Printable Hydraulics

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Printable Hydraulics: A new method for fabricating force-transmission elements within robots

Multi-material additive-manufacturing techniques offer a compelling alternative to conventional rigid and soft robot fabrication techniques, allowing materials with widely varying mechanical properties to be placed at arbitrary locations within a structure, and enabling design iterations to be rapidly fabricated with trivial effort. This capability enables complex composite materials with new bulk properties, and in contrast to virtually all other fabrication techniques, the incremental costs of additional design complexity when using additive manufacturing are zero. We show how commercial multi-material 3D printers can be adapted to co-fabricate solids and fluids within the same 3D-printed structure, demonstrating a new capability for transmitting force within 3D-printed assemblies: Printable Hydraulics.

Publications

ICRA 2016 Paper - Printable Hydraulics: A Method for Fabricating Robots by 3D Co-Printing Solids and Liquids

ICRA Video Submission
CSAIL Promo Video

Automated assembly of integrated robotic structures

Printed Hydraulics Overview
Printed Hydraulics Overview
Printed Hydraulics Overview
Printed Hydraulics parts are fabricated layer-by-layer, by depositing adjacent droplets of liquids and solids

This method, based on inkjet deposition of photopolymers and non-polymerizing fluids, can achieve resolutions better than 100μm, allowing the fabrication of complex channels for fluid routing and capillary structures for selectively distributing hydraulic pressure to regions of the assembly with precisely graded elasticity, enabling prescribed movements in response to pressure changes. Control of complex composite assemblies fabricated in this manner is simplified because the working fluid is incompressible; because the solid and fluid regions are fabricated together, there is no need to purge air bubbles or remove support material. The key idea of this approach to robot fabrication is to automate the assembly of complete robotic structures. By reducing or eliminating assembly steps, this method breaks the connection between design complexity and fabrication complexity, allowing complex designs to be fabricated with trivial effort.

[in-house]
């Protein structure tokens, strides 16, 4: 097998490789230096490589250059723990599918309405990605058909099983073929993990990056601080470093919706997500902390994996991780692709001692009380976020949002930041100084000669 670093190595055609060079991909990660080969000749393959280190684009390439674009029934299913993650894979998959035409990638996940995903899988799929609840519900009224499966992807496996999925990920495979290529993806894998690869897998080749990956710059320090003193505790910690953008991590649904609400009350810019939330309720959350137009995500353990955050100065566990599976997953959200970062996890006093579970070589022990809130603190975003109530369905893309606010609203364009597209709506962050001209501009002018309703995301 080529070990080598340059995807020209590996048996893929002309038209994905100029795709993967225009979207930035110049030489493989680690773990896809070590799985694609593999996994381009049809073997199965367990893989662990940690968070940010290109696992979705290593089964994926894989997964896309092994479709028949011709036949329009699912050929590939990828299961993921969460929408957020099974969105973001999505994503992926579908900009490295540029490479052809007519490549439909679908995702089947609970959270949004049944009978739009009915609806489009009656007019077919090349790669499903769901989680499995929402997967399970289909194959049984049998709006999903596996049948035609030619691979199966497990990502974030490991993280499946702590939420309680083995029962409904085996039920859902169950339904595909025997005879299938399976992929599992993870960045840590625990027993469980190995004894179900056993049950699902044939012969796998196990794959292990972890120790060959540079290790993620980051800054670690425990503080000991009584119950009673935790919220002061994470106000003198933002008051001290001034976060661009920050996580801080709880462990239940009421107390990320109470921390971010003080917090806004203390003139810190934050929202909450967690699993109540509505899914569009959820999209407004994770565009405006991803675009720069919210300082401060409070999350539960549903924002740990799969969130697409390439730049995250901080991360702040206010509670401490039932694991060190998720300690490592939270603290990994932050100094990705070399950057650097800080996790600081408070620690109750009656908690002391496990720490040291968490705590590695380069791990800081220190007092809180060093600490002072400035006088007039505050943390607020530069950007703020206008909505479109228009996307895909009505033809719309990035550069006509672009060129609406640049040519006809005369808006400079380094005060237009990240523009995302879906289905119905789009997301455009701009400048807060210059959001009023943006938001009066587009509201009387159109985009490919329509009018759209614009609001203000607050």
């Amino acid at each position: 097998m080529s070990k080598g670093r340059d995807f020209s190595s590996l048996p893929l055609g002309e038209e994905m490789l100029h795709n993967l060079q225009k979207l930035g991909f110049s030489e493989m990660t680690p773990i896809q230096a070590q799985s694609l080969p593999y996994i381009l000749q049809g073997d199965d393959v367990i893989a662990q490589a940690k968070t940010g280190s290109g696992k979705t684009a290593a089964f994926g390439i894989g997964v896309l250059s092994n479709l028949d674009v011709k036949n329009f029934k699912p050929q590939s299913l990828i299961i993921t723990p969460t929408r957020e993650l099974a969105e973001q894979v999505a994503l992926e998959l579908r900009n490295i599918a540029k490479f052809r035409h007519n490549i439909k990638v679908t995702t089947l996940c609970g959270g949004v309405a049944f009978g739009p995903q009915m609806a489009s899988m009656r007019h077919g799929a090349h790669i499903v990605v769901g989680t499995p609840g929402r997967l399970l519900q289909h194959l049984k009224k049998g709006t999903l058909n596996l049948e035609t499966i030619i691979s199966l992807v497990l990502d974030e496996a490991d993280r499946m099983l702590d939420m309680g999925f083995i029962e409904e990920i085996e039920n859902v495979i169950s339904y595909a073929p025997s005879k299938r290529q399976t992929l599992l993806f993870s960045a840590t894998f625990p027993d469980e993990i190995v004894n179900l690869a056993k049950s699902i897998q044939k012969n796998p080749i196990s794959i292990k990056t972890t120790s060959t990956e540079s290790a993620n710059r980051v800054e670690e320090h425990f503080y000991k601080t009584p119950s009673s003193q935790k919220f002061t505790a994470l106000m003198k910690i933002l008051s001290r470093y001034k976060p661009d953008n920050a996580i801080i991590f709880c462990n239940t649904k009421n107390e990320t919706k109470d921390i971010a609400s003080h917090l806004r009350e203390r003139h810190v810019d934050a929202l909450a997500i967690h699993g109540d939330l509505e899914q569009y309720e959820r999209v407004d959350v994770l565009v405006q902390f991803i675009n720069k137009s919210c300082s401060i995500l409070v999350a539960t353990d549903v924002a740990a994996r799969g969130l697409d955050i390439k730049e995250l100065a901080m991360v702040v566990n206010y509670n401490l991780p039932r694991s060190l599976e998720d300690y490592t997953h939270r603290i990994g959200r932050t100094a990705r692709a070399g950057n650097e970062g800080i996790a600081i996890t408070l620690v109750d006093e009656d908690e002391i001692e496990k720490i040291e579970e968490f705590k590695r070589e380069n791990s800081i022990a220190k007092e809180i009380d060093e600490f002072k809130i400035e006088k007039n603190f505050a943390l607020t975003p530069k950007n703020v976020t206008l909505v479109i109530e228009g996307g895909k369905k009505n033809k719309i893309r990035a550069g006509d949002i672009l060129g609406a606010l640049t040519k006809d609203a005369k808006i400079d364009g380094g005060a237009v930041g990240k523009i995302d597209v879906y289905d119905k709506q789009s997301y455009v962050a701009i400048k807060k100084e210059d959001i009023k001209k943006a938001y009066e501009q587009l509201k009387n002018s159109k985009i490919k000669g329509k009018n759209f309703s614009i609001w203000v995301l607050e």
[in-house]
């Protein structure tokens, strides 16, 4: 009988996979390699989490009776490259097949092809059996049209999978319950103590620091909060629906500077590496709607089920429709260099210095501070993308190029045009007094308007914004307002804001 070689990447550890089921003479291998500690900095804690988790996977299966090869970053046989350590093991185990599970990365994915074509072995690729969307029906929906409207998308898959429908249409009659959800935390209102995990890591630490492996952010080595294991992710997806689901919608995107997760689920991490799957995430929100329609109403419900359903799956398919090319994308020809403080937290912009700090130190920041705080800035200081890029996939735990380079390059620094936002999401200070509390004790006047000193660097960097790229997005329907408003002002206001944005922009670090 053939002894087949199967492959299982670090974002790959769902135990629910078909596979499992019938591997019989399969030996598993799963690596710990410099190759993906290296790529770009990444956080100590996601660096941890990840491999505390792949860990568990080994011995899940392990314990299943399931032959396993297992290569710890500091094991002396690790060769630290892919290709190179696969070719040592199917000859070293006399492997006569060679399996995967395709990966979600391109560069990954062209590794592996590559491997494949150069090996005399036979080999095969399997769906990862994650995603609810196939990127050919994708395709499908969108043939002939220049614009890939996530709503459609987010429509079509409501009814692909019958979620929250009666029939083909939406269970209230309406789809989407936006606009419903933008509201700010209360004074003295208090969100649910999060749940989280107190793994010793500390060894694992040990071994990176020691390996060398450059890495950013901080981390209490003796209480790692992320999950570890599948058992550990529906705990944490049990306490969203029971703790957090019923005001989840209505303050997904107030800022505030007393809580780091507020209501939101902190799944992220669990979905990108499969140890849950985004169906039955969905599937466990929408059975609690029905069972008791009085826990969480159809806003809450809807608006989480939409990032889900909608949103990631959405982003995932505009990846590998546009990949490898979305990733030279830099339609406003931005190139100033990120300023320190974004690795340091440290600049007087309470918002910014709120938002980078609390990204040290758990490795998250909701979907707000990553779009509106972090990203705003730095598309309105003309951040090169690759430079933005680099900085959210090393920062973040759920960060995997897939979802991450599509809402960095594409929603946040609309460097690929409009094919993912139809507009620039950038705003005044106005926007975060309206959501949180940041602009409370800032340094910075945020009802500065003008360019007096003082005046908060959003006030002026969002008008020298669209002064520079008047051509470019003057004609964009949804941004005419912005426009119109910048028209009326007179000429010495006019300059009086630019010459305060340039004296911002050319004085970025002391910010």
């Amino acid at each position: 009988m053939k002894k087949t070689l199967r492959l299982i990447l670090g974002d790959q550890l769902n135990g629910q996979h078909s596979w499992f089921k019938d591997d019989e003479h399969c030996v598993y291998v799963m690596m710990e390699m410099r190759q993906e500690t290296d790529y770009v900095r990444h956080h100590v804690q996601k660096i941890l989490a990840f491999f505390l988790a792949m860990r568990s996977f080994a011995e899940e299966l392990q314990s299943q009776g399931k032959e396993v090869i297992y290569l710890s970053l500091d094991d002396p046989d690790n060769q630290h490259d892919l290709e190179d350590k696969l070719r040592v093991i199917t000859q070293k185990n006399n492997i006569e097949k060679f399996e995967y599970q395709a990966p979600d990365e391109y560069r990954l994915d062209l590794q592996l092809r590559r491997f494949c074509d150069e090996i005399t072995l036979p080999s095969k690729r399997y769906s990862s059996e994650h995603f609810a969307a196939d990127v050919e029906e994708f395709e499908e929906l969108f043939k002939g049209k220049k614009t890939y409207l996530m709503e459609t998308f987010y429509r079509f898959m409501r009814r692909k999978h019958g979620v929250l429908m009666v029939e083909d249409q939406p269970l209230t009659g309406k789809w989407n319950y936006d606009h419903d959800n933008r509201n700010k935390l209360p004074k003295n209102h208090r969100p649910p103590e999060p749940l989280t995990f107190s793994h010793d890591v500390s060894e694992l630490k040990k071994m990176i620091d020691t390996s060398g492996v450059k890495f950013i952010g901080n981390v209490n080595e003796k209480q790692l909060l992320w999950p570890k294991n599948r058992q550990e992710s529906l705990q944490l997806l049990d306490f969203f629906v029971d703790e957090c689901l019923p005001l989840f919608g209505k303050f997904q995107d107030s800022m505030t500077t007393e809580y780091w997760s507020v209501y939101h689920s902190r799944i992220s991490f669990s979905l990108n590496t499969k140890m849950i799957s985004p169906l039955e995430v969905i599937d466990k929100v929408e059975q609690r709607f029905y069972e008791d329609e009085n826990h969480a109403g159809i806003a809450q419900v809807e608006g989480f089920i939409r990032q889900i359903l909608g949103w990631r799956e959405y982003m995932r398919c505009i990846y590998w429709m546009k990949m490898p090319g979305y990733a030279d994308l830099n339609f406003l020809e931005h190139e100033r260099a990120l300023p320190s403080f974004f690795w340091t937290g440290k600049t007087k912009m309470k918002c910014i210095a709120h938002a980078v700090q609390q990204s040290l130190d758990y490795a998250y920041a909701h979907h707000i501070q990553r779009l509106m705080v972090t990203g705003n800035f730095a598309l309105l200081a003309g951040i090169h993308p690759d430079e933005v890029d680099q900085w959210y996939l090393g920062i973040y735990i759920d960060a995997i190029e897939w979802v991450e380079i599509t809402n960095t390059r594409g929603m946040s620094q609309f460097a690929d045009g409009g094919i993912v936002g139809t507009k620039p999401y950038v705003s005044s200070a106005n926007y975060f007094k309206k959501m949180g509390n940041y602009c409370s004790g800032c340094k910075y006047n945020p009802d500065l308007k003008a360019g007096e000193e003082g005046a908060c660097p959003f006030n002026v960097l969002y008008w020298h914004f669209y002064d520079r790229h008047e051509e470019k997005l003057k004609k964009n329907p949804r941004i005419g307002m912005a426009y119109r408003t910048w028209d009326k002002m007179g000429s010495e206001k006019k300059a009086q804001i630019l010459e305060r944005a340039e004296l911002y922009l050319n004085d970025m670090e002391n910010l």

Basic Transducer Unit: the Bellows

Basic Bellows
This example was fabricated in a single-step, with the working fluid already embedded inside. No materials need to be added or purged
Bellows FEA
Finite-element analysis modeling allows the material deformation and stress to be estimated

The achievable feature sizes of drop-on-demand inkjet printers are too coarse to print sliding seals; they would leak. As a result, conventional piston designs are not practical. An alternative design using a bellows avoids the need to have seals entirely. As the pressure inside the bellows increases the material deforms and the bellows extends. This deformation can be estimated using finite element modeling tools to ensure that the stress and strain in the printed material does not exceed allowable limits. The bellows design is inherently modular: if greater actuator extension is required additional folds can be added, and if larger force is required (for a given input fluid pressure) the cross-section of the bellows can be increased.

Fabricating a robot in a single step



Applications to Soft-Robotics

A single-sided bellows fabricated with soft rubbery material (Shore A28) creates a "finger"
The same finger, connected to a bellows, creating a sealed system that is printed in a single step
Two fingers, connected in an antagonistic configuration make a soft gripper
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